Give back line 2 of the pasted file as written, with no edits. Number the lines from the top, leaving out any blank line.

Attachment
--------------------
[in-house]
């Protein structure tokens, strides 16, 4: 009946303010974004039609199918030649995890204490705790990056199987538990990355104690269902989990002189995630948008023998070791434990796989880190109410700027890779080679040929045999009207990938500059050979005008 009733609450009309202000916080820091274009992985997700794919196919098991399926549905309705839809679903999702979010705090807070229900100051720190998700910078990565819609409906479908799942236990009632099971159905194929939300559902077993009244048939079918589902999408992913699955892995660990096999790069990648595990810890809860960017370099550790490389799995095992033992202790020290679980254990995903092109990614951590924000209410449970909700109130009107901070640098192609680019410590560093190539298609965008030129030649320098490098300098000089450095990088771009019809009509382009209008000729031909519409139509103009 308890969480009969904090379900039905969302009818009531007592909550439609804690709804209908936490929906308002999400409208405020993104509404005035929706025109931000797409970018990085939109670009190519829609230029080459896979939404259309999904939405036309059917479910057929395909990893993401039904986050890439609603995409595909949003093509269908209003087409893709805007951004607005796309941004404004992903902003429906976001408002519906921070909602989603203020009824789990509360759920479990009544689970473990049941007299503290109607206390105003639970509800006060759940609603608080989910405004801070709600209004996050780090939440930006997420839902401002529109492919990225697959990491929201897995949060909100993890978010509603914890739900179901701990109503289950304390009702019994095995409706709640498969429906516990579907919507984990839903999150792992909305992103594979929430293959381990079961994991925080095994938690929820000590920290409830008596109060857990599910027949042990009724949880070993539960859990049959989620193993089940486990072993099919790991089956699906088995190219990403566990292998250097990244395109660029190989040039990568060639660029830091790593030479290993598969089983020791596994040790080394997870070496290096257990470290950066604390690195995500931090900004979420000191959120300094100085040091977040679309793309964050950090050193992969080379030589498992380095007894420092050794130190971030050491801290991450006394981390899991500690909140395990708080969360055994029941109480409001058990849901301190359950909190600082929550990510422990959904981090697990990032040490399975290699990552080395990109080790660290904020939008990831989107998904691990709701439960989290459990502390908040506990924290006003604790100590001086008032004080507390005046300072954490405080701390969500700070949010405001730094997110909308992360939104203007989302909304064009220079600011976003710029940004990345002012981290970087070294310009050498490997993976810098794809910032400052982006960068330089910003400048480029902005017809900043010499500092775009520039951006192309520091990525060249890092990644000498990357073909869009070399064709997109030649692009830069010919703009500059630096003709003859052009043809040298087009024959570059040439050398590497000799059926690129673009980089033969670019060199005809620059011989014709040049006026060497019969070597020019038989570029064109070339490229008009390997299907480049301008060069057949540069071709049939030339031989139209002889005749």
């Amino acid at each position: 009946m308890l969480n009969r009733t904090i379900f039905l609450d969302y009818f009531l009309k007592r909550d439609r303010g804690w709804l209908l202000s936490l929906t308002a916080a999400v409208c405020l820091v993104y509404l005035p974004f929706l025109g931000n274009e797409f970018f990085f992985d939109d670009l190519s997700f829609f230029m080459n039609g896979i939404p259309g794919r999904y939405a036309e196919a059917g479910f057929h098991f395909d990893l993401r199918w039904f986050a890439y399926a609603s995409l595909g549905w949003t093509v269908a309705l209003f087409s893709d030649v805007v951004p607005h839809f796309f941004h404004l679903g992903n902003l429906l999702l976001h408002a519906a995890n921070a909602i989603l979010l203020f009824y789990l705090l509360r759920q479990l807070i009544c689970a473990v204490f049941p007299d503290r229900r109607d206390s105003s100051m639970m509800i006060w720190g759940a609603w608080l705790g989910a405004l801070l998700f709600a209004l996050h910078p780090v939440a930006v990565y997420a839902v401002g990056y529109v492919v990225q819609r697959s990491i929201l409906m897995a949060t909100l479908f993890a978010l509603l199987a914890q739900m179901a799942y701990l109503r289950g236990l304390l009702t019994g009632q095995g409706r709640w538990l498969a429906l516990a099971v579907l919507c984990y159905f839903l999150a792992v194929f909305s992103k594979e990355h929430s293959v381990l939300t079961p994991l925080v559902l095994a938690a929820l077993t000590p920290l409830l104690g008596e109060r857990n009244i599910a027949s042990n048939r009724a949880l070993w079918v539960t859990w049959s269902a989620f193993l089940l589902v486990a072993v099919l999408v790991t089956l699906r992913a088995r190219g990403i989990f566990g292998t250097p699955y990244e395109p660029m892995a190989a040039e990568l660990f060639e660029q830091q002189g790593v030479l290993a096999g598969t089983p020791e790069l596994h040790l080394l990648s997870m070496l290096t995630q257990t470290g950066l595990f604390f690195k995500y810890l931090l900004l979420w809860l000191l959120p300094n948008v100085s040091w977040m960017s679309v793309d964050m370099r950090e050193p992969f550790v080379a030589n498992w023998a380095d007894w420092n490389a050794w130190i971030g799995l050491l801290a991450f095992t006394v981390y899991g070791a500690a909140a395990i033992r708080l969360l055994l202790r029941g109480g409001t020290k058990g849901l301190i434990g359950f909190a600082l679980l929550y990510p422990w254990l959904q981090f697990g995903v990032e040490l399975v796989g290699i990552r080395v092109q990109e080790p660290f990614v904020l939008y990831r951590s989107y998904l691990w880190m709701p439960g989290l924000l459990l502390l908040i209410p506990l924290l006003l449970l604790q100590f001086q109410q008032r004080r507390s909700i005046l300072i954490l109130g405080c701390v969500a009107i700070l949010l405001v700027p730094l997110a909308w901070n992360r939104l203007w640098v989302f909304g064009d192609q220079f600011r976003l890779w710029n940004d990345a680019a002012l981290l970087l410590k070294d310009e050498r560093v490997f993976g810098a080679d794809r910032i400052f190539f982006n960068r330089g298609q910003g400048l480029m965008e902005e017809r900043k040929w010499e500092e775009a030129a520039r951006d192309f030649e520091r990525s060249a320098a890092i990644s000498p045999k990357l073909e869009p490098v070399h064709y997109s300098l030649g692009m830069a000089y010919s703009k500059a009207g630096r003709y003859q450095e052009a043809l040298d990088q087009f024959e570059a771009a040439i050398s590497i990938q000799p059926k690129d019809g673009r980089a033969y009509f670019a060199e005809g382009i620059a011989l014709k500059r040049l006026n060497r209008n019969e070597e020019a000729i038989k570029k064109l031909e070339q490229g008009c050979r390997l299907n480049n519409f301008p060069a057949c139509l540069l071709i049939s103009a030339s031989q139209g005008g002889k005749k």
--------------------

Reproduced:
């Protein structure tokens, strides 16, 4: 009946303010974004039609199918030649995890204490705790990056199987538990990355104690269902989990002189995630948008023998070791434990796989880190109410700027890779080679040929045999009207990938500059050979005008 009733609450009309202000916080820091274009992985997700794919196919098991399926549905309705839809679903999702979010705090807070229900100051720190998700910078990565819609409906479908799942236990009632099971159905194929939300559902077993009244048939079918589902999408992913699955892995660990096999790069990648595990810890809860960017370099550790490389799995095992033992202790020290679980254990995903092109990614951590924000209410449970909700109130009107901070640098192609680019410590560093190539298609965008030129030649320098490098300098000089450095990088771009019809009509382009209008000729031909519409139509103009 308890969480009969904090379900039905969302009818009531007592909550439609804690709804209908936490929906308002999400409208405020993104509404005035929706025109931000797409970018990085939109670009190519829609230029080459896979939404259309999904939405036309059917479910057929395909990893993401039904986050890439609603995409595909949003093509269908209003087409893709805007951004607005796309941004404004992903902003429906976001408002519906921070909602989603203020009824789990509360759920479990009544689970473990049941007299503290109607206390105003639970509800006060759940609603608080989910405004801070709600209004996050780090939440930006997420839902401002529109492919990225697959990491929201897995949060909100993890978010509603914890739900179901701990109503289950304390009702019994095995409706709640498969429906516990579907919507984990839903999150792992909305992103594979929430293959381990079961994991925080095994938690929820000590920290409830008596109060857990599910027949042990009724949880070993539960859990049959989620193993089940486990072993099919790991089956699906088995190219990403566990292998250097990244395109660029190989040039990568060639660029830091790593030479290993598969089983020791596994040790080394997870070496290096257990470290950066604390690195995500931090900004979420000191959120300094100085040091977040679309793309964050950090050193992969080379030589498992380095007894420092050794130190971030050491801290991450006394981390899991500690909140395990708080969360055994029941109480409001058990849901301190359950909190600082929550990510422990959904981090697990990032040490399975290699990552080395990109080790660290904020939008990831989107998904691990709701439960989290459990502390908040506990924290006003604790100590001086008032004080507390005046300072954490405080701390969500700070949010405001730094997110909308992360939104203007989302909304064009220079600011976003710029940004990345002012981290970087070294310009050498490997993976810098794809910032400052982006960068330089910003400048480029902005017809900043010499500092775009520039951006192309520091990525060249890092990644000498990357073909869009070399064709997109030649692009830069010919703009500059630096003709003859052009043809040298087009024959570059040439050398590497000799059926690129673009980089033969670019060199005809620059011989014709040049006026060497019969070597020019038989570029064109070339490229008009390997299907480049301008060069057949540069071709049939030339031989139209002889005749």